Consensus moderation for quality assurance of assessment: Overcoming the illusion of consensus.
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Research at Griffith University is exploring the use of 'consensus moderation' (Sadler, 2009, 2010, 2011) as a process that can help to ensure consistent and appropriate academic standards when assessing the quality of students' learning outcomes. In principle, consensus moderation achieves agreement among markers about what comprises quality, and about the symbols (marks or grades) that are used to represent judgments about the quality level of students' work. The most directly observable result is marking consistency. Unfortunately, the mere existence of marking consistency does not necessarily signify consensus about the judgments of quality of the students' work. Marking consistency can, and often is, achieved in other ways. Consequently, the illusion of consensus may be created. This paper describes different ways in which consensus moderation processes may fail to achieve consensus. Understanding this is necessary for genuine quality assurance to be possible through appropriate policy and practice.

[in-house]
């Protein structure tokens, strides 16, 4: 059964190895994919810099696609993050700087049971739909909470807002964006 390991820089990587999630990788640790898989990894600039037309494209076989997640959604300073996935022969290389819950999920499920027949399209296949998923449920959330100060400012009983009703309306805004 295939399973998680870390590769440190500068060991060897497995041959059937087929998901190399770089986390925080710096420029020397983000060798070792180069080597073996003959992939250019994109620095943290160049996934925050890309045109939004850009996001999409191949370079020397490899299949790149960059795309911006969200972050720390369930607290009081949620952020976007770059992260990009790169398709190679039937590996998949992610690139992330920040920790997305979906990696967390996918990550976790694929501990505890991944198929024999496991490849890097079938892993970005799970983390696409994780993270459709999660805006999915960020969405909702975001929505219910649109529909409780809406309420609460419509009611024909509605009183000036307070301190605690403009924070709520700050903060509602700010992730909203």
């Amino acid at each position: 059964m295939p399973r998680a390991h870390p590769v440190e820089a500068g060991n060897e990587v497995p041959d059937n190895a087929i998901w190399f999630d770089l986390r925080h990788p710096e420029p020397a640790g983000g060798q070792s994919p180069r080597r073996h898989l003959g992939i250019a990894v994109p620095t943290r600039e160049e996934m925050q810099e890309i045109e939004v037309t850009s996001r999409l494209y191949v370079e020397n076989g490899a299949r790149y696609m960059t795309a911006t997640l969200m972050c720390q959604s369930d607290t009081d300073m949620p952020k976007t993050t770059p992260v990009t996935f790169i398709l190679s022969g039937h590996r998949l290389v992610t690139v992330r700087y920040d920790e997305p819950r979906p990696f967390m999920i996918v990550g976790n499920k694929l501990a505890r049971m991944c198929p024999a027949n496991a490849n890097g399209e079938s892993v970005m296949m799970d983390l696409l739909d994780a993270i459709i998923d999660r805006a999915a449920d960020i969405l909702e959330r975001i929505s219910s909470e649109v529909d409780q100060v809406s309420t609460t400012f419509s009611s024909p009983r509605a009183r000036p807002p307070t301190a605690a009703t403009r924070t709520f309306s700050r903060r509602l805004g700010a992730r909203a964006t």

Positive Futures for higher education; connections, communities and criticality
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Education Assessment and Evaluation